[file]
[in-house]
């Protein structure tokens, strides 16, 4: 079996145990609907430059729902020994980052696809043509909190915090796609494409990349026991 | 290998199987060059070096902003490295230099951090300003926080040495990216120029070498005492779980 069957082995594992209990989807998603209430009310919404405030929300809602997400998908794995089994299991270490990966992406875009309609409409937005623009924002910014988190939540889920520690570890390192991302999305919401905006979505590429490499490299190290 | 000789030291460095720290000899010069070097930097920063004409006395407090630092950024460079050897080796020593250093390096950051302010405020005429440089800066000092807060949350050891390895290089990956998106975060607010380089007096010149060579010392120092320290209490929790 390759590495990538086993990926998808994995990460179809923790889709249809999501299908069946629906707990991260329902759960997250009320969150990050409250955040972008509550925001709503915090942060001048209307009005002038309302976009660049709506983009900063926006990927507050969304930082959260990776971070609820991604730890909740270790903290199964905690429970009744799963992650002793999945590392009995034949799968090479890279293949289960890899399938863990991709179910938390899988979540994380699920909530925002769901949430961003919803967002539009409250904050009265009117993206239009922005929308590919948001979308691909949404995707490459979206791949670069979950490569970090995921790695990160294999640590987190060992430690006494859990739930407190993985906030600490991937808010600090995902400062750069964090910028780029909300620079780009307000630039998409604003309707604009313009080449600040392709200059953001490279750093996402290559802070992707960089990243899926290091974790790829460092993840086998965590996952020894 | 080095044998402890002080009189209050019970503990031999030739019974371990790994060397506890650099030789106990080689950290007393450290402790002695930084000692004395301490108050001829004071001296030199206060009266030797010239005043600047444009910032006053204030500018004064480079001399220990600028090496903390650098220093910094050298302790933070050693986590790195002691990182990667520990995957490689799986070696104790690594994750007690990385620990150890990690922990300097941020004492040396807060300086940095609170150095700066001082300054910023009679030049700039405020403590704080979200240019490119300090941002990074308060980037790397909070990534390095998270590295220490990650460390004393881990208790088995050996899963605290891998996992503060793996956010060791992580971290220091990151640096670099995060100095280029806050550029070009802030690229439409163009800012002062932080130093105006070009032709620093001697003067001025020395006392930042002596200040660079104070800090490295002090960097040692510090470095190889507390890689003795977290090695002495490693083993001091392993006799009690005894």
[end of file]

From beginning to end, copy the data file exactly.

[in-house]
């Protein structure tokens, strides 16, 4: 079996145990609907430059729902020994980052696809043509909190915090796609494409990349026991 | 290998199987060059070096902003490295230099951090300003926080040495990216120029070498005492779980 069957082995594992209990989807998603209430009310919404405030929300809602997400998908794995089994299991270490990966992406875009309609409409937005623009924002910014988190939540889920520690570890390192991302999305919401905006979505590429490499490299190290 | 000789030291460095720290000899010069070097930097920063004409006395407090630092950024460079050897080796020593250093390096950051302010405020005429440089800066000092807060949350050891390895290089990956998106975060607010380089007096010149060579010392120092320290209490929790 390759590495990538086993990926998808994995990460179809923790889709249809999501299908069946629906707990991260329902759960997250009320969150990050409250955040972008509550925001709503915090942060001048209307009005002038309302976009660049709506983009900063926006990927507050969304930082959260990776971070609820991604730890909740270790903290199964905690429970009744799963992650002793999945590392009995034949799968090479890279293949289960890899399938863990991709179910938390899988979540994380699920909530925002769901949430961003919803967002539009409250904050009265009117993206239009922005929308590919948001979308691909949404995707490459979206791949670069979950490569970090995921790695990160294999640590987190060992430690006494859990739930407190993985906030600490991937808010600090995902400062750069964090910028780029909300620079780009307000630039998409604003309707604009313009080449600040392709200059953001490279750093996402290559802070992707960089990243899926290091974790790829460092993840086998965590996952020894 | 080095044998402890002080009189209050019970503990031999030739019974371990790994060397506890650099030789106990080689950290007393450290402790002695930084000692004395301490108050001829004071001296030199206060009266030797010239005043600047444009910032006053204030500018004064480079001399220990600028090496903390650098220093910094050298302790933070050693986590790195002691990182990667520990995957490689799986070696104790690594994750007690990385620990150890990690922990300097941020004492040396807060300086940095609170150095700066001082300054910023009679030049700039405020403590704080979200240019490119300090941002990074308060980037790397909070990534390095998270590295220490990650460390004393881990208790088995050996899963605290891998996992503060793996956010060791992580971290220091990151640096670099995060100095280029806050550029070009802030690229439409163009800012002062932080130093105006070009032709620093001697003067001025020395006392930042002596200040660079104070800090490295002090960097040692510090470095190889507390890689003795977290090695002495490693083993001091392993006799009690005894």